Artistic types are not the only ones whose eyes glaze over when confronted with too many numbers, according to research out Monday that suggests scientists, too, find lots of equations hard to read.
The study by researchers at the University of Bristol analyzed nearly 650 studies on ecology and evolution published in three leading journals in 1998.
They found that papers with more equations in the text were less likely to be cited in future papers, signaling that scientists may not be paying attention to research that is jammed with mathematical details.
Studies with the most math in them were referenced 50 percent less often than those with little or no math, said the study in the Proceedings of the National Academy of Sciences, a US peer-reviewed journal.
"This is an important issue," said Tim Fawcett, lead author of the study titled: "Heavy use of equations impedes communication among biologists."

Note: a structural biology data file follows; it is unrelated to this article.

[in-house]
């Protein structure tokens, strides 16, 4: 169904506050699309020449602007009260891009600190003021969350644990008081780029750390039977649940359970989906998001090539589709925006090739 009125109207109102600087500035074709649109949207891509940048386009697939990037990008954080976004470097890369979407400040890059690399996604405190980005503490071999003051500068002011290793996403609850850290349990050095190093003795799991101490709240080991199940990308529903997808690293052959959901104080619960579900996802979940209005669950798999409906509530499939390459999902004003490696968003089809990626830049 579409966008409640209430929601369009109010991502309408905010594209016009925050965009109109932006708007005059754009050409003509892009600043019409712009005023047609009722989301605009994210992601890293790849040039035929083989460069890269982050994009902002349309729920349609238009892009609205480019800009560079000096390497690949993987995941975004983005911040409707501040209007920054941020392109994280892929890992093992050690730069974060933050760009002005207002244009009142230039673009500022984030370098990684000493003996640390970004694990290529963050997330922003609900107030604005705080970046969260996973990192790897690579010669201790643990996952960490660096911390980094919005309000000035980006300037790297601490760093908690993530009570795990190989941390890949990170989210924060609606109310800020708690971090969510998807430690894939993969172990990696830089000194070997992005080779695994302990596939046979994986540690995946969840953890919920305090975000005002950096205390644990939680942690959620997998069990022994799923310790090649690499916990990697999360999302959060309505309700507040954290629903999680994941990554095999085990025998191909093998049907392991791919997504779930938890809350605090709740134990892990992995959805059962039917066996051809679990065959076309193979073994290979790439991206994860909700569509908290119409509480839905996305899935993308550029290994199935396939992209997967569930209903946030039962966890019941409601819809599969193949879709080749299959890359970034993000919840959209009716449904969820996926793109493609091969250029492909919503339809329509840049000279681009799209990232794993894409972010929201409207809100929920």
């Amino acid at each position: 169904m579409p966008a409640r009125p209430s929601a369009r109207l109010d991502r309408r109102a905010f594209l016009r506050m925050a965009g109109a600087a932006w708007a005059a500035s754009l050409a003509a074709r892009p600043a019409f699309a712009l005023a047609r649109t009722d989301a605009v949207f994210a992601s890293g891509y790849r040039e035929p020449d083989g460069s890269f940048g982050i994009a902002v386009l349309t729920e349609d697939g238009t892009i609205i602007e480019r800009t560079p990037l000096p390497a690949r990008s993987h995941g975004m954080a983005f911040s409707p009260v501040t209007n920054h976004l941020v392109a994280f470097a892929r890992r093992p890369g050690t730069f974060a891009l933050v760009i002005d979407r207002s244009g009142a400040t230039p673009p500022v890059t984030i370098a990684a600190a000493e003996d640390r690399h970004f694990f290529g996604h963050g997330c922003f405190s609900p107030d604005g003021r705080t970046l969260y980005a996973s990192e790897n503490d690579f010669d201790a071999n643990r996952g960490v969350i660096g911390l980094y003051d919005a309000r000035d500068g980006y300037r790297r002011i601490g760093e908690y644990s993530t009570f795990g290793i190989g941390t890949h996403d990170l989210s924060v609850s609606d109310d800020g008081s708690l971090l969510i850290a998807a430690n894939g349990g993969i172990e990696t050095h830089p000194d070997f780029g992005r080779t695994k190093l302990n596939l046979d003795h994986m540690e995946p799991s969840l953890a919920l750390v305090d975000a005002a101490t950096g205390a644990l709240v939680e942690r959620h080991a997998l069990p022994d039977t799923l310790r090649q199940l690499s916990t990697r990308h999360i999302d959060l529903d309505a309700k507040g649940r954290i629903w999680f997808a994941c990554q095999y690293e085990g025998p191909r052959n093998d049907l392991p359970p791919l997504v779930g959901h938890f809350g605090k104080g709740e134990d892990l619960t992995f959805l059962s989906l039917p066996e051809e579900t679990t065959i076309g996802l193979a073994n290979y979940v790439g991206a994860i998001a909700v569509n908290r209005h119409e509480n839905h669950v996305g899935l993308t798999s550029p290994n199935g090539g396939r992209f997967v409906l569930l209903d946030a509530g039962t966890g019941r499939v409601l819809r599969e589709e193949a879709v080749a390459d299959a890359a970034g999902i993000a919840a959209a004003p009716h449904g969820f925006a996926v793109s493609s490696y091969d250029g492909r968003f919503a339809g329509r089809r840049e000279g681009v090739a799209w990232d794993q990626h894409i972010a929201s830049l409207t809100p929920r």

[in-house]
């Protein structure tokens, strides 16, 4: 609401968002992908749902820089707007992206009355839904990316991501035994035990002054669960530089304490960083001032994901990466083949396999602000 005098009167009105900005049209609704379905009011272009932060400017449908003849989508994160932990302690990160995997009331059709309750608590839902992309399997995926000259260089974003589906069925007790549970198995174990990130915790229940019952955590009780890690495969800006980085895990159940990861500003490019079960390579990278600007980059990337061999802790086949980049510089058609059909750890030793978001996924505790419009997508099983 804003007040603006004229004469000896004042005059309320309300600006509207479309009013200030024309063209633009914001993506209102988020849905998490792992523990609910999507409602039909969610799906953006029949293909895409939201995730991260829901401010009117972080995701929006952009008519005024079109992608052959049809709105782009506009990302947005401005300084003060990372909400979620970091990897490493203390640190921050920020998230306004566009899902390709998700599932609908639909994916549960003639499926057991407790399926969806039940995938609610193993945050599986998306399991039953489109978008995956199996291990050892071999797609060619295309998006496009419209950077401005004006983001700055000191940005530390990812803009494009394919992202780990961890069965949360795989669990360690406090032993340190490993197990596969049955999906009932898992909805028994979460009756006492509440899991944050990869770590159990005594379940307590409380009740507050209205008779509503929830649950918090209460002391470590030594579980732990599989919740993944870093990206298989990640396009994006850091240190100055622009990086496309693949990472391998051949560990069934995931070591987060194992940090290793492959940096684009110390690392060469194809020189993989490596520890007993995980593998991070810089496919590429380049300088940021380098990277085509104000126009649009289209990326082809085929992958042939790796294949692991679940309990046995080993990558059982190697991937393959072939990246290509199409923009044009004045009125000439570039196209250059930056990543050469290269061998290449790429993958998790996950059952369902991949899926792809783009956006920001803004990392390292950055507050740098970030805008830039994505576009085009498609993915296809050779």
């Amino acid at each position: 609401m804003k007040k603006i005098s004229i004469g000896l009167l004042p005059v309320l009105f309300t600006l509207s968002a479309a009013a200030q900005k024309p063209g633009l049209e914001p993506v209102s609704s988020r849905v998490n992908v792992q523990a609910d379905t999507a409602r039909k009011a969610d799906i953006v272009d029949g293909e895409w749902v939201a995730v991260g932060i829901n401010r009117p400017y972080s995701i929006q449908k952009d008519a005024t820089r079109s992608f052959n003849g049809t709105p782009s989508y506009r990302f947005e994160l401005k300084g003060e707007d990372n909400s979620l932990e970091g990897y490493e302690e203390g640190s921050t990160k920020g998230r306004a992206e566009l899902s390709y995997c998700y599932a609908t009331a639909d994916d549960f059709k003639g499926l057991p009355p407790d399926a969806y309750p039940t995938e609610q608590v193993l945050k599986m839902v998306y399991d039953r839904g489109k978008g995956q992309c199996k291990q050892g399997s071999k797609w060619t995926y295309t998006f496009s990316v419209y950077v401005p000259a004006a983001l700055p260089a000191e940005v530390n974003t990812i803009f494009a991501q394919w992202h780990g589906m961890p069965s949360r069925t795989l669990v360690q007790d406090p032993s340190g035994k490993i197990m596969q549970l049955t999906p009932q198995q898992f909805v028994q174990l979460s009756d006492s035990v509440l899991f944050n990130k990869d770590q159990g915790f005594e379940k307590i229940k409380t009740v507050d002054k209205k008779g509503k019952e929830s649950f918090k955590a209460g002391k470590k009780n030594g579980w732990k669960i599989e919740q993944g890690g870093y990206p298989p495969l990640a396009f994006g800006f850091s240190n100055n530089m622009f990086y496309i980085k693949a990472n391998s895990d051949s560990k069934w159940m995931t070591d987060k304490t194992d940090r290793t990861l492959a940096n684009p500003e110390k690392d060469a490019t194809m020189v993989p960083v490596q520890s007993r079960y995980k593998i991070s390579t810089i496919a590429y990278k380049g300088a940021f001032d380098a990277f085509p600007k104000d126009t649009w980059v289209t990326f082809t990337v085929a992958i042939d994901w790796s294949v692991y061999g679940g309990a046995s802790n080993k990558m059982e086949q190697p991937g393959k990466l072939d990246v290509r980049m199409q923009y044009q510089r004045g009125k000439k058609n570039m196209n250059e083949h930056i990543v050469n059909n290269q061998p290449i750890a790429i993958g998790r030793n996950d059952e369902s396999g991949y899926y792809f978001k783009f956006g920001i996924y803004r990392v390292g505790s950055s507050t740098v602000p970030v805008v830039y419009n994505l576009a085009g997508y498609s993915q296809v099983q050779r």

"Nearly all areas of science rely on close links between mathematical theory and experimental work," he said.
"If new theories are presented in a way that is off-putting to other scientists, then no one will perform the crucial experiments needed to test those theories. This presents a barrier to scientific progress."
Co-author Andrew Higginson suggested that adding a bit of verbal flourish might help experts get their point across.
"Scientists need to think more carefully about how they present the mathematical details of their work," he said.
"The ideal solution is not to hide the maths away, but to add more explanatory text to take the reader carefully through the assumptions and implications of the theory."